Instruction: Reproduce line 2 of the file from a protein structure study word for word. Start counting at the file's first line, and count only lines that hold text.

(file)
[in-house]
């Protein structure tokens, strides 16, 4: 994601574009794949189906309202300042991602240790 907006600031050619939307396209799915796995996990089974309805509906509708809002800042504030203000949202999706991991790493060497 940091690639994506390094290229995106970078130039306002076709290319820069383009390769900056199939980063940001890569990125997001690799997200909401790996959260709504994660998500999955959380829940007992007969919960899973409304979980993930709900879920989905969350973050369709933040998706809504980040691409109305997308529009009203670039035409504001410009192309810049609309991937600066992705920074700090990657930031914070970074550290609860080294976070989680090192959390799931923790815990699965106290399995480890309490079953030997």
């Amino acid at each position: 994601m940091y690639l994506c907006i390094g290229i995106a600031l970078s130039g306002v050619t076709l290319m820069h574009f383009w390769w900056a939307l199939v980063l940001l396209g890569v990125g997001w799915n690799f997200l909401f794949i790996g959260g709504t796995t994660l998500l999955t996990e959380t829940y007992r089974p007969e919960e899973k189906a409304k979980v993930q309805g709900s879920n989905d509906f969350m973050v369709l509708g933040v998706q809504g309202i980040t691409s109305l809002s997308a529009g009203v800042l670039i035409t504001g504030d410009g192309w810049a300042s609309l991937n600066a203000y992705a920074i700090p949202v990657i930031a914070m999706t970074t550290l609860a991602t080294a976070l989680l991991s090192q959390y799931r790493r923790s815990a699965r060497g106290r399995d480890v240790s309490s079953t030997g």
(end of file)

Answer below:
């Protein structure tokens, strides 16, 4: 994601574009794949189906309202300042991602240790 907006600031050619939307396209799915796995996990089974309805509906509708809002800042504030203000949202999706991991790493060497 940091690639994506390094290229995106970078130039306002076709290319820069383009390769900056199939980063940001890569990125997001690799997200909401790996959260709504994660998500999955959380829940007992007969919960899973409304979980993930709900879920989905969350973050369709933040998706809504980040691409109305997308529009009203670039035409504001410009192309810049609309991937600066992705920074700090990657930031914070970074550290609860080294976070989680090192959390799931923790815990699965106290399995480890309490079953030997």